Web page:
March 29, 2010
Improve Productivity and Health by Relocating your Chair
A few months ago I started standing during my working day. The center of the
30″ display is at eye level, with the keyboard and trackball slightly above hip
I’ve read that sitting throughout the day (with your upper body supported by
leaning against the back of the chair) causes the back and abdominal muscles
which would otherwise be exerted holding your body upright to atrophy. There
seems to be some research to support this. There are even specific types of
chairs designed to enforce self-supporting posture.
I’ve experimented with many hacks to my personal space work arrangement over
the years. Many have been dead ends, but often enough they’ve been useful.
At first I couldn’t comfortably stand all day. My feet would be sore after
3 to 4 hours, so I would stand in the morning, and transition to sitting
whenever my feet complained. Changing between different pairs of shoes helped,
and being barefoot helped but was cold during the winter. I eventually settled
most often on some good quality slippers that just keep my feet warm with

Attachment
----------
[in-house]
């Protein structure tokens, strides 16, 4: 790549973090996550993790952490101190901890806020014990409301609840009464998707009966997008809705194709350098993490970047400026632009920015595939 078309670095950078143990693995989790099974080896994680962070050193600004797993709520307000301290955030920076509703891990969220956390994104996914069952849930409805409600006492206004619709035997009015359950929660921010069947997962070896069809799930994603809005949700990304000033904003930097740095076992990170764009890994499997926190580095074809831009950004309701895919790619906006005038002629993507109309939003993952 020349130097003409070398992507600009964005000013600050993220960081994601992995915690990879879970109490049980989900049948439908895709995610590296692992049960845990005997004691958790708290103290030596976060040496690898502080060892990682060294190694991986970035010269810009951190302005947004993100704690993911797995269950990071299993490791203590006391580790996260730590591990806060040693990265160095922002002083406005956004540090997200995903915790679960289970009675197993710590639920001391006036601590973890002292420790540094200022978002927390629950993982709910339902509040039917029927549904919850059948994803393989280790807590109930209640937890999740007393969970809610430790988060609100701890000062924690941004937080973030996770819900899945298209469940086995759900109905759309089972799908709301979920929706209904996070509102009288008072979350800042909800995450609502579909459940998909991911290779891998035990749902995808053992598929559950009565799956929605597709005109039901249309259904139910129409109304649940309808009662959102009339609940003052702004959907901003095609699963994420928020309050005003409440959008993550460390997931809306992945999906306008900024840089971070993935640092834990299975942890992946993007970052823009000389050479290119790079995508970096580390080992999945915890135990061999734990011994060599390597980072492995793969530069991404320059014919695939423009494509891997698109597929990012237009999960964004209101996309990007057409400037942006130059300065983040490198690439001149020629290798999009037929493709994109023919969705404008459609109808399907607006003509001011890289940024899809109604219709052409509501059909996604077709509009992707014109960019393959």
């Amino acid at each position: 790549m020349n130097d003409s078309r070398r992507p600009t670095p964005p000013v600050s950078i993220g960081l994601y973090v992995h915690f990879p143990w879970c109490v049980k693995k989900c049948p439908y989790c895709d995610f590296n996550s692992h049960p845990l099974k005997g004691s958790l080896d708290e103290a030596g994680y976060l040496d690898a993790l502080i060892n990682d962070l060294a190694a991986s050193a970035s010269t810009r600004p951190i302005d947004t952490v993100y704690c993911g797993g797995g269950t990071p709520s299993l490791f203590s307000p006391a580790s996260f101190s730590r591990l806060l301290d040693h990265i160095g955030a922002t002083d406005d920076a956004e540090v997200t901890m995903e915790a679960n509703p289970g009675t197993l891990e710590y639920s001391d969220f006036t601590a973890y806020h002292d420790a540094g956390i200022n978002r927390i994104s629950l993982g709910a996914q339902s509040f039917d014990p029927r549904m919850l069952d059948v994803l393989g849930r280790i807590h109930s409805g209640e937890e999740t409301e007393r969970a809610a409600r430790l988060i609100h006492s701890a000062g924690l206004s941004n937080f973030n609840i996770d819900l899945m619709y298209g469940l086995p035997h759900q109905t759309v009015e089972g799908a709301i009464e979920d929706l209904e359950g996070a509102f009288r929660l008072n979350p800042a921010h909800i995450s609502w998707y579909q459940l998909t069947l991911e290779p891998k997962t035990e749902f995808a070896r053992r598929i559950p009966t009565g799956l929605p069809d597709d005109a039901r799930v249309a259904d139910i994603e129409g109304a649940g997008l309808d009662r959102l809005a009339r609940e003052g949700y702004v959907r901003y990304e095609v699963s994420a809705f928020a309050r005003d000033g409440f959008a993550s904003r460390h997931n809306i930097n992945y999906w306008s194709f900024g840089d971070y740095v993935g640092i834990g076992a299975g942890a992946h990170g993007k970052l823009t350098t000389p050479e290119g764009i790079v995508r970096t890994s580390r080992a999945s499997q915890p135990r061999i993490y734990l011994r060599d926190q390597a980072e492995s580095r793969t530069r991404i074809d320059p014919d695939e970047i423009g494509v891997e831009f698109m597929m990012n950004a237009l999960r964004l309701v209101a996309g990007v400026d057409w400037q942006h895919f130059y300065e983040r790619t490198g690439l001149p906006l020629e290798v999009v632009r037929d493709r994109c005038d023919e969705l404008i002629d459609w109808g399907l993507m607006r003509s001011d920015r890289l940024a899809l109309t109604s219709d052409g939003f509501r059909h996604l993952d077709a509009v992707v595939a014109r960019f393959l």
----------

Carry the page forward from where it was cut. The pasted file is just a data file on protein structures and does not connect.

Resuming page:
minimal padding or support. You can find slippers that look almost like
Positive changes I’ve noticed
- When I’m in a moment of thought while hacking, I’ve noticed that the
absence of any required effort to “get up” means that I have a greater tendency
to step away from the screen while I think. I might pace around or look out
- No lower back pain toward the end of the day.
- My back is overall stronger (that’s apparent through tracking my regular
- I’m warmer (higher in the room where the warmer air is, plus the effort to
stand does burn more calories and maintains body heat.)
- Reduced eye strain, likely because of more frequent focusing on distant
- Keyboard and trackball positions are slightly more comfortable with less
pronation. I still eventually plan switching to a vertical keyboard (typing in
handshake position instead of palms downward.)
- Minor but noticeable improvements to digestion and elimination. This may
sound a bit unusual to discuss, but it’s not surprising. Peristalsis seems to
suffer from prolonged periods of little body motion.
- I look like a weirdo with a monitor on a chair on a desk. I’m used to
standing out, but I’ll get proper display mounts eventually.
- Less tolerance for long periods of chair sitting. A couple times a week I
work at a coffee shop. The first couple of hours of this are now actually more
comfortable, but that ends sooner.
- People on the internet will laugh at you.